Crew of 100th shuttle mission set for space station balancing act
Discovery rolls toward launch pad 39A at Kennedy Space Center
(CNN) -- Discovery is poised to lift off October 5 for the 100th space shuttle flight, a mission to build more of the International Space Station. Its crew is scheduled to log the longest spacewalk time ever while preparing the station for its first residents.
NASA announced Friday that Discovery had been cleared to launch
for the mission, days after shuttle managers fixed a leak in the
orbiter's propulsion system.
The shuttle will carry aloft a 9-ton exterior truss and a
3-ton docking port that astronauts will attach to the
modular station during almost 30 hours of spacewalking.
"This mission begins the true station build-up in orbit," said
Ron Dittemore, space shuttle program manager. "We're taking the
level of complexity up a notch over the past few station
Discovery astronauts will deliver four gyroscopes to the orbiting
outpost, which will be used to give it a sense of balance.
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Japanese crew member Koichi Wakata is to use Discovery's
50-foot (15-meter) robotic arm to move the box holding the gyroscopes
from the shuttle cargo bay to the station.
Fellow astronauts will go outside the station to wire up the
gyroscope truss and prepare it for the attachment of large
solar-power arrays, expected to arrive at the station in December.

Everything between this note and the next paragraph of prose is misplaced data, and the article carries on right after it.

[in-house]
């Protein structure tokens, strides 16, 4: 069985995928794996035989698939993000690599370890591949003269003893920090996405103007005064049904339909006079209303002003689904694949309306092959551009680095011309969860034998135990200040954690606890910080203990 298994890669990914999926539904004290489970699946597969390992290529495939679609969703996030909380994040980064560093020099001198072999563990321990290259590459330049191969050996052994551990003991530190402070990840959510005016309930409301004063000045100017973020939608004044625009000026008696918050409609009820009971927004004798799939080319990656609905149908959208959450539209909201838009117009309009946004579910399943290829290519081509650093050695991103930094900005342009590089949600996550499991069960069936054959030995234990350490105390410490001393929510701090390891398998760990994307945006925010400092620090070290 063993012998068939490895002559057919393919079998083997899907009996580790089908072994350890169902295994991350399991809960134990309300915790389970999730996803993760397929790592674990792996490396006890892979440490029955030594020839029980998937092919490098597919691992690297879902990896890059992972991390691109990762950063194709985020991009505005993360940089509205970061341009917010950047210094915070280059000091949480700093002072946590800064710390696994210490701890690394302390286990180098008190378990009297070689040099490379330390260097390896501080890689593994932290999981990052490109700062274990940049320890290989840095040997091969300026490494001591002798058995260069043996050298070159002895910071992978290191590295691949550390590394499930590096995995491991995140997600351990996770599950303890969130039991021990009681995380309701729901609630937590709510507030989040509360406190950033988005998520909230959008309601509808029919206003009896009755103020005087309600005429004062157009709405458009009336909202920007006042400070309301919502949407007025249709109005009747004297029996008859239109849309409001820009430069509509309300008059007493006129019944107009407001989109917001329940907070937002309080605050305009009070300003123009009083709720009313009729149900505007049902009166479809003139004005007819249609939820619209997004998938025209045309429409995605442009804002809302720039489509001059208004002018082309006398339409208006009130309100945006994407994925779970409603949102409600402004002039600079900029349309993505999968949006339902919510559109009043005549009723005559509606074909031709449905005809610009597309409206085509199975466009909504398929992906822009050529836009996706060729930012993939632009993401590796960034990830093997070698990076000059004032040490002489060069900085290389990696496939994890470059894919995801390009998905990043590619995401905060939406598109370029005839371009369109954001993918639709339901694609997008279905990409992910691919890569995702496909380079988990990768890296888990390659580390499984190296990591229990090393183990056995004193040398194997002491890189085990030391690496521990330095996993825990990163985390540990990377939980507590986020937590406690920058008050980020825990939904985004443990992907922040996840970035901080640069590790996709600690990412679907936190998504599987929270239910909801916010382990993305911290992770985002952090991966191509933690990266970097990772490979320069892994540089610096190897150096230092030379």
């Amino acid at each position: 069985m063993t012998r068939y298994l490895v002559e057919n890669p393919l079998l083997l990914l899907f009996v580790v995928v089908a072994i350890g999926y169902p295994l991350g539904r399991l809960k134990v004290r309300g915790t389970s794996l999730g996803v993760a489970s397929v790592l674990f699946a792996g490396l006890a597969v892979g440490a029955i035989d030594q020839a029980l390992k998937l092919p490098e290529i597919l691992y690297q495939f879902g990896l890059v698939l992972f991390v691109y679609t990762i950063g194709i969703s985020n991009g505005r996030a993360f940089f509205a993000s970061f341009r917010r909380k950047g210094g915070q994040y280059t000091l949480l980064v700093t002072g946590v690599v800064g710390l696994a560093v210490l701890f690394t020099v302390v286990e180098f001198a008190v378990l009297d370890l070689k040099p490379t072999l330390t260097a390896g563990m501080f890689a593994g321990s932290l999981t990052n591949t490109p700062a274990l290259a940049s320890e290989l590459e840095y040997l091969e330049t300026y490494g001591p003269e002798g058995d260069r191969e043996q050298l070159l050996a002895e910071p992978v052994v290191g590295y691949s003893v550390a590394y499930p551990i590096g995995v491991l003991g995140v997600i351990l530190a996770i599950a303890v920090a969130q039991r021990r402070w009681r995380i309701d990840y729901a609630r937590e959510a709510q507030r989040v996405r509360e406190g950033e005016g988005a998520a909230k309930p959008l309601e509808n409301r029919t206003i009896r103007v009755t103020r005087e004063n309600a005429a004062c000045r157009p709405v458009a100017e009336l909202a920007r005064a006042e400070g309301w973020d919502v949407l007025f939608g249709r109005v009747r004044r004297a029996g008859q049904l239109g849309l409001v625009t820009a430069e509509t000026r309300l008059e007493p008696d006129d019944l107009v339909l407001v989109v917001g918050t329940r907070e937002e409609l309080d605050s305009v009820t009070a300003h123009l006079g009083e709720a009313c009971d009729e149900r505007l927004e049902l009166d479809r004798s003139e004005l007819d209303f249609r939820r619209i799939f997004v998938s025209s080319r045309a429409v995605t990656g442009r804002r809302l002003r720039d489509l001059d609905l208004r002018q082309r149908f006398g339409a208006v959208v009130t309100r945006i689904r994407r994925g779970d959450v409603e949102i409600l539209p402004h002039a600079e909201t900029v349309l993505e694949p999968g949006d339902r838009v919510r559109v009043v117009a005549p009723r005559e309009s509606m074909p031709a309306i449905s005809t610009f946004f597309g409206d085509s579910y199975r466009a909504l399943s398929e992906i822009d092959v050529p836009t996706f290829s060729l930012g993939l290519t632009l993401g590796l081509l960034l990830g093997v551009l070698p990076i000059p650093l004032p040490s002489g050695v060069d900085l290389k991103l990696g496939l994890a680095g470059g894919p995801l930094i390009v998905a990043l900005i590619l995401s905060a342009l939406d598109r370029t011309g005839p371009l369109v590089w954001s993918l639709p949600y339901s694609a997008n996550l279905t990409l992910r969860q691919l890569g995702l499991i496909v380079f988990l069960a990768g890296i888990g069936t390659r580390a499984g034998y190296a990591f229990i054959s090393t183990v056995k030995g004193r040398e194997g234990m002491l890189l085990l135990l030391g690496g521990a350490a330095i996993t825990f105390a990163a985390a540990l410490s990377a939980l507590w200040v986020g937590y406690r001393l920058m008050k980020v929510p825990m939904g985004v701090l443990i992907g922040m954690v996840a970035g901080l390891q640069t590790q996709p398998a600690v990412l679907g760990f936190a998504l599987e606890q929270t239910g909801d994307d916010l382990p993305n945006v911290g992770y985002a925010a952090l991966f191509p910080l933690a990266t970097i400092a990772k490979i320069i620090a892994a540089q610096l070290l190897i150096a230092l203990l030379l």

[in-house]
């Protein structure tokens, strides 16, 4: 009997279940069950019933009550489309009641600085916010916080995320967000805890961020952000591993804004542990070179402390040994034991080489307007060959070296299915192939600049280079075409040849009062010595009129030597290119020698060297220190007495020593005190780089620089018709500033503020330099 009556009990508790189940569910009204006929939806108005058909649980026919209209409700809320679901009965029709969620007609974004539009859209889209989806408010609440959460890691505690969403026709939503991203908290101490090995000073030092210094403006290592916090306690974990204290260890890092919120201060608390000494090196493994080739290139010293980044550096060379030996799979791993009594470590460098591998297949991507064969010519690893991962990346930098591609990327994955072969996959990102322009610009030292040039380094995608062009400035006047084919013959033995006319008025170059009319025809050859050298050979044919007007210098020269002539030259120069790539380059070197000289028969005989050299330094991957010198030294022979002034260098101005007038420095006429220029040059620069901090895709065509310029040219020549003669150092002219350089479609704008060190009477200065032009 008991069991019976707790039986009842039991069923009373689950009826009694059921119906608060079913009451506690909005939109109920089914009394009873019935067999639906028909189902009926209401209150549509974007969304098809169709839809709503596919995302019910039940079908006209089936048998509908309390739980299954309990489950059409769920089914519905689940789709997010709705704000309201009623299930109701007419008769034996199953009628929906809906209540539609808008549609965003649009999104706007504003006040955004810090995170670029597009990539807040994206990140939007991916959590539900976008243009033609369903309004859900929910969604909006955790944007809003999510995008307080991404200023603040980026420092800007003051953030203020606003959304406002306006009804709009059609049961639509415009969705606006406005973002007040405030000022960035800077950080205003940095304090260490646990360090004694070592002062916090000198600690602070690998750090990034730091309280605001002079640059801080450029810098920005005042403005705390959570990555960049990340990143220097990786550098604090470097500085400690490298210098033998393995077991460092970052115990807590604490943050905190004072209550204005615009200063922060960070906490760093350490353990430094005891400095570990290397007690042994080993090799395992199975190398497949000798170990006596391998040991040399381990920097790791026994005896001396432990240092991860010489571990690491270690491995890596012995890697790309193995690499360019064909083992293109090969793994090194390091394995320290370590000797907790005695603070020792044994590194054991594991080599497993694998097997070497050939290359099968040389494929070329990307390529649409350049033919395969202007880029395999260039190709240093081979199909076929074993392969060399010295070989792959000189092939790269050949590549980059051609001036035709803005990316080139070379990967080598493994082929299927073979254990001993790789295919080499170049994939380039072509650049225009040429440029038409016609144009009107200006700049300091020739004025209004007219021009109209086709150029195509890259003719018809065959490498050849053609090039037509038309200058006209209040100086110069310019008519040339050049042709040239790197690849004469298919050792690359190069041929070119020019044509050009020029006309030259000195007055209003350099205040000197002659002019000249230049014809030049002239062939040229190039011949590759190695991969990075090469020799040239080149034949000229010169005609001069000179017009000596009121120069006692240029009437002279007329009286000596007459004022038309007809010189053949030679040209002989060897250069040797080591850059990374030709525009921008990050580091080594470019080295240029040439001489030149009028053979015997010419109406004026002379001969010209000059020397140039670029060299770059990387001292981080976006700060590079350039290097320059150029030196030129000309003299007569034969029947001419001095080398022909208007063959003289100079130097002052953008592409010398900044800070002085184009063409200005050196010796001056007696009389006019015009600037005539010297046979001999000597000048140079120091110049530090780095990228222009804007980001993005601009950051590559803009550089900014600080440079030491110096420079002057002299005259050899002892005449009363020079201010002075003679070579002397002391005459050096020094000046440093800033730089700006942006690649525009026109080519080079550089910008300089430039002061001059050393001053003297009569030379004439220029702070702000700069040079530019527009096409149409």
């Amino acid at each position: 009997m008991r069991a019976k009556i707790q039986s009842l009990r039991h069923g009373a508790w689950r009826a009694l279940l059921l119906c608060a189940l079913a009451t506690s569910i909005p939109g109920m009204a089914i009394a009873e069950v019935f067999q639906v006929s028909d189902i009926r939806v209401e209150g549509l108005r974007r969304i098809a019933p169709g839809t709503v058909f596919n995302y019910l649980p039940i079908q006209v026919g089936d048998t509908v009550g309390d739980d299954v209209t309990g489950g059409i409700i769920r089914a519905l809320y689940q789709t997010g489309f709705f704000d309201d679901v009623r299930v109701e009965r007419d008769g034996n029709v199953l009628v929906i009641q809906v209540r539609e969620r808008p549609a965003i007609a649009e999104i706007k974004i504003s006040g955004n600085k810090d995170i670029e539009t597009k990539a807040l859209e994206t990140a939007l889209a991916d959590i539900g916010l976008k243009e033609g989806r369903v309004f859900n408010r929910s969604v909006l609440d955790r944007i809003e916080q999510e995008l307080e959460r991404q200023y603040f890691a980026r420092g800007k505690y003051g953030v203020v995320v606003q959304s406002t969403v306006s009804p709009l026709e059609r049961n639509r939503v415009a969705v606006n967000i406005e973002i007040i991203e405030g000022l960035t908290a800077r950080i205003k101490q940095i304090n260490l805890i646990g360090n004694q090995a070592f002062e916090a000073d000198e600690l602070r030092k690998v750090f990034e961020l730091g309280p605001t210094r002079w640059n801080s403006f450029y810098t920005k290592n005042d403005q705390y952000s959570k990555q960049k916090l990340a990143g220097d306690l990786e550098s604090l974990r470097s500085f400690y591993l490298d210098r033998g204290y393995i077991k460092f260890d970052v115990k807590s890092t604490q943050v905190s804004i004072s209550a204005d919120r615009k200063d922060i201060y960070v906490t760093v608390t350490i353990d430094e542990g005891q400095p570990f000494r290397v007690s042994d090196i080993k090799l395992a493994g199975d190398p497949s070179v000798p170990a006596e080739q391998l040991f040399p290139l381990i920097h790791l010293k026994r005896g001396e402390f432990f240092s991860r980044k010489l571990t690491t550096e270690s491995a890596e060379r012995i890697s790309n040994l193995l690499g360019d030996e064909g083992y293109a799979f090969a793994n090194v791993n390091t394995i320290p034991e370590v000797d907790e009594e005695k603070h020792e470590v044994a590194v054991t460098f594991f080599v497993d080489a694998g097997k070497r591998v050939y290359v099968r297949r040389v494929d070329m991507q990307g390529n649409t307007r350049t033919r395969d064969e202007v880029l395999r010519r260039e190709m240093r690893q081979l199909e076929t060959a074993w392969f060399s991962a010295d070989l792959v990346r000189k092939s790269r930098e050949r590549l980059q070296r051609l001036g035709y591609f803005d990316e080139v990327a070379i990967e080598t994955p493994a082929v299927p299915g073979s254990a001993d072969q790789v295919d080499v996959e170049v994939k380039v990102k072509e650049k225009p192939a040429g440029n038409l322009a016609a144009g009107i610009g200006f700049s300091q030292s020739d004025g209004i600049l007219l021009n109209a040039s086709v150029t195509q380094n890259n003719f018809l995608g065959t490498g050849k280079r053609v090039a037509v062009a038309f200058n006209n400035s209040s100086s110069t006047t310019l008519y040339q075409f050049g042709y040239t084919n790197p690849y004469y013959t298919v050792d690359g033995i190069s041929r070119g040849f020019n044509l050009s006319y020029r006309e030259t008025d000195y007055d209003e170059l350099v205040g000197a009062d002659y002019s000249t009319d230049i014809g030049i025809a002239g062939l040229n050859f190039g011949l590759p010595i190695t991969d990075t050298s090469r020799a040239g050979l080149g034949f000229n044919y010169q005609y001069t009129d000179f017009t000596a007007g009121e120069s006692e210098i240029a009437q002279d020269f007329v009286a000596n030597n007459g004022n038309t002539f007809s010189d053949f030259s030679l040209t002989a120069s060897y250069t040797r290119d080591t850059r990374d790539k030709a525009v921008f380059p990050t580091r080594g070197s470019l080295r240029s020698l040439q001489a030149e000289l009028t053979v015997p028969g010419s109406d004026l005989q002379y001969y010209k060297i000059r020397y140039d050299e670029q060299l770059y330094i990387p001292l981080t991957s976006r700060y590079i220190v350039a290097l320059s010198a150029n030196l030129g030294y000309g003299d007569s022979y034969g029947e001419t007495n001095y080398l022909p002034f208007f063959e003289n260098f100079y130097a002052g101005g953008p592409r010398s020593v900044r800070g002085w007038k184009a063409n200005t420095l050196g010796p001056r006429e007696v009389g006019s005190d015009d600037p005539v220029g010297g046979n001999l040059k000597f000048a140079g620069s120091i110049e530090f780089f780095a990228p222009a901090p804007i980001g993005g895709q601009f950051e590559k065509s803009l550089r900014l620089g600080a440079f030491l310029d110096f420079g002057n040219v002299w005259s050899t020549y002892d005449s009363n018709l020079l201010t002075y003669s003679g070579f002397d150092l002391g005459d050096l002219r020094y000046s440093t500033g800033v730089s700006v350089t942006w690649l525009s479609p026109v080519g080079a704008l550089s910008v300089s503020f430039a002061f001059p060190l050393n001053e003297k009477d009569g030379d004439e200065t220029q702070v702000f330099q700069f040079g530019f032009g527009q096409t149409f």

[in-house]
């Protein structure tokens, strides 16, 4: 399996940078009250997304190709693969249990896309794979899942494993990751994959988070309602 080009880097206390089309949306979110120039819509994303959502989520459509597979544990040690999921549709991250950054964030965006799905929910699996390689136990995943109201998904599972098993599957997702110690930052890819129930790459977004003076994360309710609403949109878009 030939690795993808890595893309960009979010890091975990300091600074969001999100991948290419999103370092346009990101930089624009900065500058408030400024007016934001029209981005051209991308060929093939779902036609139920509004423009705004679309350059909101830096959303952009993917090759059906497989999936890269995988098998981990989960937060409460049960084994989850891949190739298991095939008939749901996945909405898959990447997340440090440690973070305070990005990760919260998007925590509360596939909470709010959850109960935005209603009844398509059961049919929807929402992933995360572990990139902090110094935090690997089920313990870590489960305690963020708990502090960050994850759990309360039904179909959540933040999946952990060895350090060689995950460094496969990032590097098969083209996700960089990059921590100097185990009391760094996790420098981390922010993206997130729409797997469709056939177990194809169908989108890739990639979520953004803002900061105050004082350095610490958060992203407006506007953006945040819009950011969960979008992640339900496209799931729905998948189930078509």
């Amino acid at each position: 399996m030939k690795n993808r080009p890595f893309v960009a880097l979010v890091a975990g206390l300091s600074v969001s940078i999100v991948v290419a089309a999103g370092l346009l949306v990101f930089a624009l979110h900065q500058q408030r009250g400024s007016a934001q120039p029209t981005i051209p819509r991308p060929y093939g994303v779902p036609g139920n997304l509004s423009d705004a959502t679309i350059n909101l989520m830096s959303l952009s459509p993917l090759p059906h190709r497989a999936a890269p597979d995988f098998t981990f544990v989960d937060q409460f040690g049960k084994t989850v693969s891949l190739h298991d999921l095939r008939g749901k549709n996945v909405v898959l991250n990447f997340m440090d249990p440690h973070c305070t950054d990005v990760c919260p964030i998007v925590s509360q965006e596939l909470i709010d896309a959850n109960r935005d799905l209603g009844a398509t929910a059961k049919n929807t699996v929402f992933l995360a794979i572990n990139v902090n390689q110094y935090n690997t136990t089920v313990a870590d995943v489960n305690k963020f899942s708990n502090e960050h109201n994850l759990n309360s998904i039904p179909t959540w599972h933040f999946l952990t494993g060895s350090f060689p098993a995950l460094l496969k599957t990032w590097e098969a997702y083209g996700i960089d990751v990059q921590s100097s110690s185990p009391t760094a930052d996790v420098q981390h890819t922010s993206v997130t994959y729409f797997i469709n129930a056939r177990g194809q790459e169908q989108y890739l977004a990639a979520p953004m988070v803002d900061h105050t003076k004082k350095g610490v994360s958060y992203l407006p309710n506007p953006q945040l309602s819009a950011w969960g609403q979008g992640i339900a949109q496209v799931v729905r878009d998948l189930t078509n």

The spacewalkers also will mount a docking port to the U.S.
module Unity, to which shuttles will attach on future missions.
During a fourth and final jaunt into space, astronauts Jeff
Wisoff and Michael Lopez-Algeria plan to take small emergency
jetpacks for a test spin. If future station residents become
untethered while on a spacewalk, the jetpacks would allow them
to maneuver back to safety.
After the spacewalks, the seven-member crew will enter the station
to deliver supplies for its first residents, a three-man team
expected to arrive in early November for a four-month stay.
At the Kennedy Space Center in Florida, shuttle technicians were
preparing Discovery for the launch. Testing this week confirmed that repairs of a leak on Discovery's main propulsion system were successful, NASA said.
The International Space Station
The launch is scheduled October 5 at 9:3p a.m. EDT. Discovery is
expected to return 11 days later.
The mission is the second of nine planned for a
12-month period that began with the September 8 launch of Atlantis.
Similar numbers of flights are expected for at least several
years. The launch schedule is the busiest in the shuttle's
Most of the flights are to the space station, which currently
consists of three modules. It should receive another in January
with the arrival of the U.S. segment Destiny, which will host a
variety of laboratory experiments.
The space station is a $60 billion effort of 16 nations. The
modular complex will spread over almost an acre and have as much
pressurized space as a Boeing 747 when completed, perhaps by 2005.
Shuttle lands at Cape Canaveral
September 20, 2000
Shuttle departs from newly outfitted space station
September 18, 2000
Astronauts, cosmonauts begin working inside space station
September 12, 2000
Shuttle crew sleeps before spacewalk preparations
September 10, 2000
Shuttle blasts off on mission to make space station 'a home'
September 8, 2000
Shuttle Orbiter Discovery
Human Space Flight (HSF) - International Space Station
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